Christmas is approaching and so the lists of things to do with kids in your local area are arriving into your awareness - and inbox - thick and fast. Here is my helpful list of things *not* to do at Christmas with the little ones. That's right- here is your permission to sink back into the sofa, unwrap another Quality Street and pour yourself another glass of wine.
Things not to bother doing at Christmas:
1. Don't visit Father Christmas. He's freaky, they're right. They will protest, squirm and cry and you will feel increasingly irritated that your irrational need to have them enjoy this bizarre Christmas ritual is not being met. Let. It. Go. (insert own reference to Disney film here). Unless of course you want a picture of them crying next to him, in which case crack on. Just make sure you choose a budget santa with an easily accessible exit. Don't make the mistake I made last year - the four year old and the two year old had a simultaneous panic attack and the exit was nowhere to be seen. After practically ripping our way through some camouflage netting and taking a few elves out on the way, we then had to endure the embarrassment of having to queue up again for a refund. Awkward.
2. Don't buy anyone under the age of 6 months a present. I appreciate this makes me sound super tight but I promise that no teenager has ever been in therapy because their parents didn't deck the halls with plastic Fisher Price shite. Plus have you ever seen the eyes of a 5 month old light up with joy over yet another squeaky toy? nope, they put it in their mouth, chuck it on the floor, you pick it up and repeat. Stick with a wooden spoon for the baby and buy the parents something. Did I mention I have a 5 month old? #justsaying (Pinot Grigio).
3. Don't go ice skating with anyone under the age of 2. DO NOT believe your own hype that you are a semi pro ice skater. Children who have just mastered the art of walking should not be trusted on ice. Over excited, ambitious adults should not be trusted on ice. Children who have just mastered the art of walking holding hands with over excited, ambitious adults on ice are illegal in a few countries. If they're not then they bloody well should be (just ask Tunbridge Wells A&E circa 2010).
4. Don't forget that Christmas Day is just another day for anyone under the age of 2. No kids last year? I hear ya, out on Christmas Eve, hungover and excited Christmas morning, ceremonious present giving to the other half, Buck's Fizz brunch with smoked salmon, late lunch, lots more booze and a snooze on the sofa watching crap TV. This year? Kids didn't get the memo. Up during the night (someone will have a cough/stomach bug) and business as usual starts at 5am. Hungover as refused to let the Christmas Eve tradition die although couldn't get a babysitter so just drank all of Father Christmas' whisky in pyjamas. Kids hate salmon so groundbreaking Weetabix for breakfast (just like the other 364 days of the year) lunch has to be at 11.30am or else the toddler will do his 'Hangry' tantrum thing (just like the other 364 days of the year) and arguments over whether the four year old will watch the Disney channel or the toddler will watch Cbeebies (just like the other 364 days of the year). So you miss the Eastenders Christmas special, draw the short straw and have to do the bedtime stories (just like the other 364 days of the year) and as a result rather unsportingly lose your shit at coming last in charades (because Aunt Gladys quite clearly cheated).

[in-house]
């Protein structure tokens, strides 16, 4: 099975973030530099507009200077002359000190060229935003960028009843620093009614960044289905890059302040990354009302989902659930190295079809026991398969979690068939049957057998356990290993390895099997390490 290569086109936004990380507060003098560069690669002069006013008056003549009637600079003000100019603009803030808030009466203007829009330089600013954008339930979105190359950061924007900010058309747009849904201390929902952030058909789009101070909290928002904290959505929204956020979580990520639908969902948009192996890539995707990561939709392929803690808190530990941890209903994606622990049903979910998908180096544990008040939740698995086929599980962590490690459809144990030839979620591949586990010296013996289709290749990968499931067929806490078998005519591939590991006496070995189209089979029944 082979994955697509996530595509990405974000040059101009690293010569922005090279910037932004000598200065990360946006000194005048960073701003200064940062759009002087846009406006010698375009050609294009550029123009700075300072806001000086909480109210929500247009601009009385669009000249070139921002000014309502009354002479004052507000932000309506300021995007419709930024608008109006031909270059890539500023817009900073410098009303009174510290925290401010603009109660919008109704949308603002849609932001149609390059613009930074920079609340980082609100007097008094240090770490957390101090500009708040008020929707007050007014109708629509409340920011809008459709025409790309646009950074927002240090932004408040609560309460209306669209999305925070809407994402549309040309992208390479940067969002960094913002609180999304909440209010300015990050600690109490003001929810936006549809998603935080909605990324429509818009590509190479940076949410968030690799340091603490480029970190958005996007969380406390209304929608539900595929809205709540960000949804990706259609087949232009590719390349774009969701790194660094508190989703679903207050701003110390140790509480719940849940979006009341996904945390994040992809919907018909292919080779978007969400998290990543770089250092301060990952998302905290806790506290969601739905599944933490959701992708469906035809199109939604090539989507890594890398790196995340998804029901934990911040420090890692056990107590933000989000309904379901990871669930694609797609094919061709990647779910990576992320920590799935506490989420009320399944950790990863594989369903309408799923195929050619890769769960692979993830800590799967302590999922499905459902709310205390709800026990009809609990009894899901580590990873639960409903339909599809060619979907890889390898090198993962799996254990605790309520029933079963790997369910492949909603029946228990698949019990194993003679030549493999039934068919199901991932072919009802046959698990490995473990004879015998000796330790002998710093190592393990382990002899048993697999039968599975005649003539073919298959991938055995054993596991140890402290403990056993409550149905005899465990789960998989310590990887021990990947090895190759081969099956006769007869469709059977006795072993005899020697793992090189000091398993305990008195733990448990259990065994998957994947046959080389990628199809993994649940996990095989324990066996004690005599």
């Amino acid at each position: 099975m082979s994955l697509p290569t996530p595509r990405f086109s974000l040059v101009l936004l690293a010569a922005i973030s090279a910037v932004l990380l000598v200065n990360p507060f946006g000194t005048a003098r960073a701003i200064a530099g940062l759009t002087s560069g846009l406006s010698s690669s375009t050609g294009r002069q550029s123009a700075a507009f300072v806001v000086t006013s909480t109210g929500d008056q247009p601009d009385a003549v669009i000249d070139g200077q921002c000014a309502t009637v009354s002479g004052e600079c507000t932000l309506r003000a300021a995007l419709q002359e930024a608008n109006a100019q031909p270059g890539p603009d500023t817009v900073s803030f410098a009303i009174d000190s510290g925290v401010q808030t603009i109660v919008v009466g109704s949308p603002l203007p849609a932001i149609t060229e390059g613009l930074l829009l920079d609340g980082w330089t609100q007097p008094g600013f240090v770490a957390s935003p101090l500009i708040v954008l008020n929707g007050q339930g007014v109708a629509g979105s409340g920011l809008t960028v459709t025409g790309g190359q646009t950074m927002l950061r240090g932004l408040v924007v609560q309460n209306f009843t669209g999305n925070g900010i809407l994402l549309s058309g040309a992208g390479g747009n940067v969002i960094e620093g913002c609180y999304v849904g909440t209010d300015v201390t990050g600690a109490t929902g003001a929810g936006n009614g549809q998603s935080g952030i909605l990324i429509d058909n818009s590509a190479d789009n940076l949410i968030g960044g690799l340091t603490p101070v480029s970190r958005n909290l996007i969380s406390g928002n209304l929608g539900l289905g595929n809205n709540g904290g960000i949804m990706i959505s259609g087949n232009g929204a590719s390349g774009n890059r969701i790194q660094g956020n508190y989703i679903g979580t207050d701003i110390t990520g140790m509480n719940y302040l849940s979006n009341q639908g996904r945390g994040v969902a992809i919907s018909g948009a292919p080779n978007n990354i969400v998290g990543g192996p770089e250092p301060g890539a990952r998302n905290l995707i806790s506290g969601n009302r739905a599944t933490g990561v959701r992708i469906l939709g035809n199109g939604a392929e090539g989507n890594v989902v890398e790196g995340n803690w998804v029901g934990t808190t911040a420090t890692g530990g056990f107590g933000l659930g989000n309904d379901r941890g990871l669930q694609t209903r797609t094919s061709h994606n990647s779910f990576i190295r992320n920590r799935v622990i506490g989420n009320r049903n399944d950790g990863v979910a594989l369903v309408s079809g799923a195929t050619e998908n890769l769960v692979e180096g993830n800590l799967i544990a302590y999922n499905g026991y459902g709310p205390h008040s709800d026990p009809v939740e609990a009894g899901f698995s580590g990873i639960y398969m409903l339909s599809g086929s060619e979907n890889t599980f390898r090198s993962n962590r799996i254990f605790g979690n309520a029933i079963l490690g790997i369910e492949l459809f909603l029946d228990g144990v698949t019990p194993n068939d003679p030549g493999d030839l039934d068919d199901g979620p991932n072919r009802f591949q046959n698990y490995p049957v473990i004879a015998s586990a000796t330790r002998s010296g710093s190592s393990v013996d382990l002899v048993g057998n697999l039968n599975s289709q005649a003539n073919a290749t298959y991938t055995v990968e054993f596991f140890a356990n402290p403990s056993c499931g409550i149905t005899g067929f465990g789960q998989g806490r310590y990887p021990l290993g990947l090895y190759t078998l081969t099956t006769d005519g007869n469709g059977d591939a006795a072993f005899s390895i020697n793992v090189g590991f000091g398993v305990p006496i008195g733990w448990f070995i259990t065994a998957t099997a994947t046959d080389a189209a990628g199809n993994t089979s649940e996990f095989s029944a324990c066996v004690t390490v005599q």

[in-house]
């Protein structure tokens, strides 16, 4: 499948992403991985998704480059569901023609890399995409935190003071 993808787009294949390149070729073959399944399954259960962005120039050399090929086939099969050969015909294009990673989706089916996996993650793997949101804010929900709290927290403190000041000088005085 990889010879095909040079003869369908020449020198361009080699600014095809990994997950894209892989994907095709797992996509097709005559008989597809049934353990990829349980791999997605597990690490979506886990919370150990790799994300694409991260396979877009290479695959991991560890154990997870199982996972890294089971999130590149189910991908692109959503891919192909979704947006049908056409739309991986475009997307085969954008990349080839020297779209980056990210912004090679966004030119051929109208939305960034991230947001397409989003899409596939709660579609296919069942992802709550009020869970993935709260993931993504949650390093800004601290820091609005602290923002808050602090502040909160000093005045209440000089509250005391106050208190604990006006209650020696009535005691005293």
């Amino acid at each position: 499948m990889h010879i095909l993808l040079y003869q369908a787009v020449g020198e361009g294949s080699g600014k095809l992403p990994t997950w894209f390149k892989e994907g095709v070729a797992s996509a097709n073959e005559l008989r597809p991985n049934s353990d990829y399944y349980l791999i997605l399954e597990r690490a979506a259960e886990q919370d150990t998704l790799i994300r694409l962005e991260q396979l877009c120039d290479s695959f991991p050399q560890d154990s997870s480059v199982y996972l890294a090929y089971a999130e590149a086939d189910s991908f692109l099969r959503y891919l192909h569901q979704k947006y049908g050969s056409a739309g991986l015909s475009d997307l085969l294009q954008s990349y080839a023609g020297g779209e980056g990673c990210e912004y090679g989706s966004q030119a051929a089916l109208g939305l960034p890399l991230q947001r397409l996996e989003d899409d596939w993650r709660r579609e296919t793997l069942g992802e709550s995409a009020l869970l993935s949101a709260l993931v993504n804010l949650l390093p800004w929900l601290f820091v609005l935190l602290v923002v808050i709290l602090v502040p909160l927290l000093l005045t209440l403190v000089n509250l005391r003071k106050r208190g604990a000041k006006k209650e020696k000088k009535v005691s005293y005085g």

5. Don't listen to any lists of things to do/not to do at Christmas. Like this one. Do your own thing over the festive period, enjoy your big family get together or your little family do. Embrace the tiredness, chaos and inevitable bickering. Watch all the TV that you want or none at all, play charades (without Gladys obv) or avoid all games like the plague. Just make sure that you dictate your own Christmas celebrations, and don't listen to whatever the internet is telling you to do (see: this post). I, for one, will be doing all the above - most probably with disasterous consequences. And then I will enjoy devouring all the kids' leftovers - washed down with a nice cold glass of Pinot (just like the other 364 days of the year).
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